Air conditioners were still blasting all over South Florida early Saturday morning as another round of temperature records were set from West Palm Beach down to Key West.
The low in Key West at 7 a.m. was 84 degrees — 92 with the heat index — beating the previous record warm low set just last year of 83.
Sunday’s apparent low in Key West was 83, a degree off the record set last year. The warmest low temperature ever recorded in Key West is 87 set on July 26, 2007.
West Palm Beach’s low Saturday was 82, which broke a 63-year-old warm minimum temperature record of 81 set in 1954. It was also 82 in Fort Lauderdale, tying a record set in 2010.
The low in Miami, 83, broke the warm low for the date, 82 in 2010, and also tied the record warmest low ever observed in July, set on July 29, 2011.
South Florida highs on Saturday were generally in the low 90s, and there were several heat index values that topped 100, including 102 in Kendall.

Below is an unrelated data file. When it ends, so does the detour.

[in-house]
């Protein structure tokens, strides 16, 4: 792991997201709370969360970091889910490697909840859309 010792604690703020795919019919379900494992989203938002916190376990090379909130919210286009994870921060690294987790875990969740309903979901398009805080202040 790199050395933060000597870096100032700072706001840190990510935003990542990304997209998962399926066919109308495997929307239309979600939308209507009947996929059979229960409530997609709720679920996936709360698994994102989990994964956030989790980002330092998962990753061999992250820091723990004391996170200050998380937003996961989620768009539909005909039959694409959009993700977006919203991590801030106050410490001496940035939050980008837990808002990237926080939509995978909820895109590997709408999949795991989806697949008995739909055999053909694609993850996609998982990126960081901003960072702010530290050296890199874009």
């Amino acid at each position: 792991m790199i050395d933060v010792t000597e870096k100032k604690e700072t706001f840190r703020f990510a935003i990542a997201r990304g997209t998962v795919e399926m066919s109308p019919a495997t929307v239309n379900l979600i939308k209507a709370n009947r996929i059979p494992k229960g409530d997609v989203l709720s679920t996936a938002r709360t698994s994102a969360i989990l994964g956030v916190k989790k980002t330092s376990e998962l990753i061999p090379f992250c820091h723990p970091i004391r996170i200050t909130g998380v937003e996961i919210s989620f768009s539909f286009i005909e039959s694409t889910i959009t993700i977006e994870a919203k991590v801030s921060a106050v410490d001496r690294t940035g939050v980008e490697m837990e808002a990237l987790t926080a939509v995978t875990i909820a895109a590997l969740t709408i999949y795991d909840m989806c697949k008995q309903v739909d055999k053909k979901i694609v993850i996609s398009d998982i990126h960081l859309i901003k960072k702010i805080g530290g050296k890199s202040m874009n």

East Coast sea breezes have kept beach communities mostly dry as afternoon rain has been focused on the interior and West Coast. Fort Myers picked up 0.11 of an inch Saturday. One observer in inland Collier County east of Naples recorded 1.46 inches.
Heaviest rain was reported in the Orlando area, where just under 2 inches were measured in some Orange County locations.
The tropical wave in the Atlantic continued to slowly organize on Sunday (above), and was designated Invest 94L late in the day. Track forecasts (below) were just beginning to come in. (Credit: NHC / SFWMD)
TROPICS TALK: The National Hurricane Center put development chances of the eastern Atlantic tropical wave at 60 percent over the next five days. But Sunday morning forecast models backed off on their enthusiasm for the system.
The GFS run pushed the low into South Florida on Friday, July 14, but very weak. The European (ECMWF) had it in the Bahamas on Wednesday, July 12, but also very weak. The Canadian (CMC) showed the low moving into the Caribbean next Sunday, July 9.
NHC forecasters were monitoring two systems in the northeastern Pacific, both moving west-northwest away from Central America. They had a 30-50 percent chance of development.